You Made a Mistake. Now What?

You’ve probably heard this before: many of the world’s most famous icons and role models faced challenges and made mistakes before ultimately reaching success.

Take former NBC Tonight Show host, Conan O’Brien, who, in one of my favorite commencement speeches, shared:

 “Whether you fear it or not, disappointment will come. The beauty is that through disappointment you can gain clarity, and with clarity comes conviction and true originality.”


We often forget that failure is in fact part of our paths to success.

Arianna Huffington is Co-founder of one of the most well-known global publications, The Huffington Post. In a Fast Company piece, Huffington states, “I strongly believe that we are not put on this Earth just to accumulate victories and trophies and avoid failures; but rather to be whittled and sandpapered down until what’s left is who we truly are.” For her second book, she met with 36 different publishers who all said “no,” before she finally got a “yes.”

How many of us would have persisted after the first “no”? The third? The tenth? Not many.

It has been a little over a year since I started at HB. Similar to everyone who joins the workforce after graduation, I am in a constant whirlwind. Luckily, I am also learning so many new things every day.

Recently, someone asked me, “What’s been your biggest learning experience since you graduated?” For me, my biggest and most hard-hitting lessons have been making—and learning from—my mistakes.

We all make mistakes, it’s the human thing to do. So here are some steps to help you turn those missteps into part of your pathway to success.

Allow yourself to fail—then do something about it.

There is so much to learn from the humility that failure allows us to experience. It’s what you do after you make mistakes that demonstrates your true potential. Allowing yourself to fail creates a challenge and ultimately a better understanding of the situation. It better positions you to succeed in the future.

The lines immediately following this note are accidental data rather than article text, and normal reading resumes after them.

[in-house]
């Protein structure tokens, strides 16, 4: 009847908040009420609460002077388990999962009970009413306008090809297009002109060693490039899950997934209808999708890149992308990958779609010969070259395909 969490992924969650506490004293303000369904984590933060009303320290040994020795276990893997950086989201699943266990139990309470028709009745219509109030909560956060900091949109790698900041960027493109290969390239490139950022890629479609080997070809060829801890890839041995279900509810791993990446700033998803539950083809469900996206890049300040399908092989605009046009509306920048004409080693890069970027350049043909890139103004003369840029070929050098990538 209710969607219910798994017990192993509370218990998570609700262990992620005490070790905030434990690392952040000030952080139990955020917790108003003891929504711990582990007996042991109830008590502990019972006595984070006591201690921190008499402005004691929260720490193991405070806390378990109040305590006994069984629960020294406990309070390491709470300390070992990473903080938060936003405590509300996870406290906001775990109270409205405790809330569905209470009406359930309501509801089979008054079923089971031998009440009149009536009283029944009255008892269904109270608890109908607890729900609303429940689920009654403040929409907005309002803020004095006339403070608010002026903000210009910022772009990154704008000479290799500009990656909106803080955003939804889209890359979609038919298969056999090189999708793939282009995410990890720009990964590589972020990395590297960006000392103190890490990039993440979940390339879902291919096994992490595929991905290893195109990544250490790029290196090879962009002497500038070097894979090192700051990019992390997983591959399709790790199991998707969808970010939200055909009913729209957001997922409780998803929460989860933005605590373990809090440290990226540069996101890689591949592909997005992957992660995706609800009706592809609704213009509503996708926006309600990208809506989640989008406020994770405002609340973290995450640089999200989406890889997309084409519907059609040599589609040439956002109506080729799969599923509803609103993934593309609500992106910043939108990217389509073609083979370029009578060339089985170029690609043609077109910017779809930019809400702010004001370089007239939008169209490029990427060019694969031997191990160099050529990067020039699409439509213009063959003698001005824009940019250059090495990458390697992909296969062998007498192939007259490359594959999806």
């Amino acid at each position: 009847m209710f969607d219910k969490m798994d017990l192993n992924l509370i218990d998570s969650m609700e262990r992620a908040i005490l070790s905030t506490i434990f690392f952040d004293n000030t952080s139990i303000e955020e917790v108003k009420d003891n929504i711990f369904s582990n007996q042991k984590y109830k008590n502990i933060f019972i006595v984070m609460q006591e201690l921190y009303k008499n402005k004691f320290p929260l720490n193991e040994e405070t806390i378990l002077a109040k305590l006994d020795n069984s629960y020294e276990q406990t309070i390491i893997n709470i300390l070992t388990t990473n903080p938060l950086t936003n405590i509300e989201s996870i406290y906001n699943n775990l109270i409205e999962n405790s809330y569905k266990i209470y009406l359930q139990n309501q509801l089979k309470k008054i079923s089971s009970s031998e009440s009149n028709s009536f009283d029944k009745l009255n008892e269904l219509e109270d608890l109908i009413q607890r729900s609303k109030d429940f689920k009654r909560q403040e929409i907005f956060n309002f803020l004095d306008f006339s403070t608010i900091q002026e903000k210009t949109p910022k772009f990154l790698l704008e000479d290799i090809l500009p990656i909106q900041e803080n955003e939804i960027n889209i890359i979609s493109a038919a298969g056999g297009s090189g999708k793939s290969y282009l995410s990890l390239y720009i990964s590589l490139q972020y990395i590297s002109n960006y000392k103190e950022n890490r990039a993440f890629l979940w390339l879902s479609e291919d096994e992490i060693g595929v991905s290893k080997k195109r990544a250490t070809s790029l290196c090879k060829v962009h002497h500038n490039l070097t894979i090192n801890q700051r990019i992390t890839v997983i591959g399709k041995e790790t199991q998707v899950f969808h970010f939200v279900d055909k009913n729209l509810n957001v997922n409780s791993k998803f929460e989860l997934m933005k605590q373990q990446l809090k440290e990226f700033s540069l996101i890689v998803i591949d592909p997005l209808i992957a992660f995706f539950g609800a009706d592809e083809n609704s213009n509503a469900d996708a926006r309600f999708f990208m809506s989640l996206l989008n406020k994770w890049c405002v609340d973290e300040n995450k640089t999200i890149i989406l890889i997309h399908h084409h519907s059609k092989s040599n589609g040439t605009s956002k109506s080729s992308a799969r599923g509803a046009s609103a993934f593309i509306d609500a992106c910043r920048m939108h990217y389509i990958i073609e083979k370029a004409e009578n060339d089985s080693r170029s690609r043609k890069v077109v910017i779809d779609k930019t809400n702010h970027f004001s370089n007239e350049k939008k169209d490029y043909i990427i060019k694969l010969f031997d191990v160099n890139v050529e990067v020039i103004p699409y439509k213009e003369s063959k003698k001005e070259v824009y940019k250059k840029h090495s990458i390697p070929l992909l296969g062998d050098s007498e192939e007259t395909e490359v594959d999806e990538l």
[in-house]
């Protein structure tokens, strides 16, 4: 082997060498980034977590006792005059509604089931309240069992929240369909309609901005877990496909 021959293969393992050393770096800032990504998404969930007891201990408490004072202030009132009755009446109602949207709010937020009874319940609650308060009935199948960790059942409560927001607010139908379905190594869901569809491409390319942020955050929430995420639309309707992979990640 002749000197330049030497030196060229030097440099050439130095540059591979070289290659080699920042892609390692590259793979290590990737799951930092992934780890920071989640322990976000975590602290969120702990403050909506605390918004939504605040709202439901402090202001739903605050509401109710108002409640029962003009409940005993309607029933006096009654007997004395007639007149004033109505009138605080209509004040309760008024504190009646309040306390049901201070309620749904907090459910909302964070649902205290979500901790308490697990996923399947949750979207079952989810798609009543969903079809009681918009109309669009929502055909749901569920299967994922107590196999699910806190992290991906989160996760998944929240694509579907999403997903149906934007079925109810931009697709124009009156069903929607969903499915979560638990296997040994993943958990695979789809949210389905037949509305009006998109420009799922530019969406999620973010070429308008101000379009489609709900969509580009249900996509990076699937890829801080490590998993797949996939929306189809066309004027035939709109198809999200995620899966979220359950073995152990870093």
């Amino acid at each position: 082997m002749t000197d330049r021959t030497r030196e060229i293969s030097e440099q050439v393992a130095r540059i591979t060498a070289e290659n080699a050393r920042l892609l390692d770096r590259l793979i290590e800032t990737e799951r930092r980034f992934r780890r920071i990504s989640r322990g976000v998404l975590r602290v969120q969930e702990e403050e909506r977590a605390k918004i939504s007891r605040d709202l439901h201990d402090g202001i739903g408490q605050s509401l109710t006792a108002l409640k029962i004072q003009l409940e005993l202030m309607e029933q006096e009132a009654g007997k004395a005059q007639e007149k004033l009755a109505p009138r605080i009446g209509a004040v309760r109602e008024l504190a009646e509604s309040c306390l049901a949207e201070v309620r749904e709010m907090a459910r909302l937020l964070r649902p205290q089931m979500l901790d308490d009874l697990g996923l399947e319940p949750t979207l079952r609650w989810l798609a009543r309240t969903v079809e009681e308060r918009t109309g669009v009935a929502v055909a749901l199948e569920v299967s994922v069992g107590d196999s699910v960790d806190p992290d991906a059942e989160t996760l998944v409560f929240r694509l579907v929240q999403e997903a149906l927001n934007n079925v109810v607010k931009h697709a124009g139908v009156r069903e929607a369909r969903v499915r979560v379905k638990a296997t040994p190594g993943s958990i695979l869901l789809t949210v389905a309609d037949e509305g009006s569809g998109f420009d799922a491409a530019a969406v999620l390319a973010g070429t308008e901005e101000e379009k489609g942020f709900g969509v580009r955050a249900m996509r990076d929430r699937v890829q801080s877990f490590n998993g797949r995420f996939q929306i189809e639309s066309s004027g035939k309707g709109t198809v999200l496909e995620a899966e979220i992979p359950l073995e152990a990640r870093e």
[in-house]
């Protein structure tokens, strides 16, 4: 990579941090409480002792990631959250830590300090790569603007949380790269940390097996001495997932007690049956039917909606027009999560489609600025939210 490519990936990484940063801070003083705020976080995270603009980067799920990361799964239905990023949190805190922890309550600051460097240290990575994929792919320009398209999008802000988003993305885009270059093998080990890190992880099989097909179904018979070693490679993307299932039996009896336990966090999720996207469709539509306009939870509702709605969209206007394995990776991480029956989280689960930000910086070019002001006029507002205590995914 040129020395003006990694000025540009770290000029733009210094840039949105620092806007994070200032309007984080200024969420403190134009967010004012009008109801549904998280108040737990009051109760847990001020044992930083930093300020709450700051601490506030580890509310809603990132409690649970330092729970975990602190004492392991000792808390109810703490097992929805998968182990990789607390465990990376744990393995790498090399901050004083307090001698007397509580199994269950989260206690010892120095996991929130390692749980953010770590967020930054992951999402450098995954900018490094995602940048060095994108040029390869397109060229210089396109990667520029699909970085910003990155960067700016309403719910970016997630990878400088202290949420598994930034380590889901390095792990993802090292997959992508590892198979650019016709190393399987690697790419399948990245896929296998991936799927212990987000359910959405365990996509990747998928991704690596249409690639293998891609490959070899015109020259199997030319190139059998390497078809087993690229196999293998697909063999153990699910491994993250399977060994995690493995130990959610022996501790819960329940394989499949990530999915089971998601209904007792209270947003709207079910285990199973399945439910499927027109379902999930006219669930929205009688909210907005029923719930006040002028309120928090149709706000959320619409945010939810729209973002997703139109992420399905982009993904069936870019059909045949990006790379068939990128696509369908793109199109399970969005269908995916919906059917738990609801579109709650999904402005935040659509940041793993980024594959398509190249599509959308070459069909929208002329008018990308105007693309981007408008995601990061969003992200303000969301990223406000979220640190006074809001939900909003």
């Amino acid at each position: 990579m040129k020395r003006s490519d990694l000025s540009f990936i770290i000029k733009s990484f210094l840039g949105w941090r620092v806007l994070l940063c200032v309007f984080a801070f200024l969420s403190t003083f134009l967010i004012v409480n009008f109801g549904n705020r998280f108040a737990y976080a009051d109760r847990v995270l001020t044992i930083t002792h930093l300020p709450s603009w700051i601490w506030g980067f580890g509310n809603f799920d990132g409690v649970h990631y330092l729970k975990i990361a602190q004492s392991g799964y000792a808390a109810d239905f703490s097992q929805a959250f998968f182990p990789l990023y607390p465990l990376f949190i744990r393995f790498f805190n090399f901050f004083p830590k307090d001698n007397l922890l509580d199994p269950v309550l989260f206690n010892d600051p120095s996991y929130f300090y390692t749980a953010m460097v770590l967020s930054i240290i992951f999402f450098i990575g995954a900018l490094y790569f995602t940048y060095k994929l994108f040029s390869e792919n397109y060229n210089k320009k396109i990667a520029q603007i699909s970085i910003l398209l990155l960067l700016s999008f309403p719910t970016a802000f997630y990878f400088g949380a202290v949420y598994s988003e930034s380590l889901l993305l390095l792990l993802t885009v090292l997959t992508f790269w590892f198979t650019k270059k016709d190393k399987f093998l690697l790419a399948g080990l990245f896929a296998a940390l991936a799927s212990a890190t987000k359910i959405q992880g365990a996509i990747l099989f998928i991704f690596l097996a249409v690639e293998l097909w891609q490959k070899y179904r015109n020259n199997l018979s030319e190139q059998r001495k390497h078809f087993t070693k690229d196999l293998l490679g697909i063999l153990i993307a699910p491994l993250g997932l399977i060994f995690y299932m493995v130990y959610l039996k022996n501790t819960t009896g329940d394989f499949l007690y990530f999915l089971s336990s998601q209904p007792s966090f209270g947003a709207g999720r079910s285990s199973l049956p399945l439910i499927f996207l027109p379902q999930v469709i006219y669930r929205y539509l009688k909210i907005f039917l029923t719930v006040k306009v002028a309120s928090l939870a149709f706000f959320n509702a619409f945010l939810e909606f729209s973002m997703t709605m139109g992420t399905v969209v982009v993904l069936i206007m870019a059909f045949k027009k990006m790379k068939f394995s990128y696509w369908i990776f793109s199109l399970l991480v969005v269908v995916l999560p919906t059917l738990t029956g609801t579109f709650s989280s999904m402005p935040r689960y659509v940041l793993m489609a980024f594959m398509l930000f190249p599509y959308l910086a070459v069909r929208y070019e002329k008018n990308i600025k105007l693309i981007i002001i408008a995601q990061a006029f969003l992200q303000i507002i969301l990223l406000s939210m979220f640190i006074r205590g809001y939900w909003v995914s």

Don’t be afraid to ask questions.

Learn to ask for help when you need it. The harsh reality is that agency life is not gently handed to you, it’s thrown at you and you just learn to roll with the punches. Don’t be afraid to ask necessary questions to complete a task – either big or small. Your co-workers will understand you’re learning and will want to help as much as possible. They’ve been in your shoes before, too.

Surround yourself with smart individuals.

We often hear, you are the company you keep, and I believe the same thing goes for the work environment. Every day, I have the opportunity to work with some of the smartest PR and creative pros. I’ve grown so much this past year just from absorbing the lessons from the talent around me. They have challenged me, they have proven me wrong and it has made me excel in a number of ways.

One of my favorite stories of failure that lead to success was when our PR team was responsible for pitching an upcoming announcement for one of our clients. I had spent the entire day reaching out to 50 + reporters from different publications via email and phone and by the end of the day, I had received no feedback – the day felt unsuccessful, and to me, a failure.

It wasn’t until my colleague came up to me and shared, “If you dial 10-digits, you can reach anyone in the country – it’s up to you to figure out which 10.” Only then did I realize, they weren’t about to give up on me and they knew I could turn it around.

I spent the next few hours grinding away at my desk – researching every relevant reporter’s beat and getting to know what their interests really were – personalizing my pitches – and introducing myself to new people, which ultimately put myself in front the appropriate reporter, landing a feature piece on my client.

Have an opinion and voice it.

Having an opinion is one thing, but being able to voice it properly is another. Speak up. Spark new ideas. Don’t doubt yourself. Help others understand your point of view. Don’t be afraid to challenge the norm—it’s where some of the best ideas are born. Embrace your opinions and have a say. It may not always pan out the way you envisioned it, but it is always better to voice your opinions with conviction and the willingness to make a mistake than to remain quiet.

But don’t forget the importance of listening.

Listening is just part of the HB Way, especially because we always work in teams. It’s important to listen to our peers, provide them the respect to voice their own opinions and work together to collaborate, create ideas and solve problems.

Build relationships.

Whether it’s with co-workers, clients or the media, building those bridges and forming relationships is absolutely vital to surviving in the professional world. Put yourself out there, start a conversation that may be “awkward” at first—you never know who you may end up meeting, and where that relationship may take you.

At the end of the day, learn to accept your mistakes, but don’t forget to think about ways to improve the next time you’re in a similar scenario. You’ll gain that clarity and true originality that Conan O’Brien shares with us.

Mower

About Mower Boston

Boston's Mower office is a full-service technology marketing, PR and branding agency. Our B2B stories illustrate projects and campaigns in a variety of markets and media that range from local impact in Boston and New England to global proportions.

Comments

  1. Rachael says:

    Great post, Taylor. Congratulations on a successful first year!

  2. Megan Murphy says:

    Well said Taylor! I feel like a proud mother 🙂

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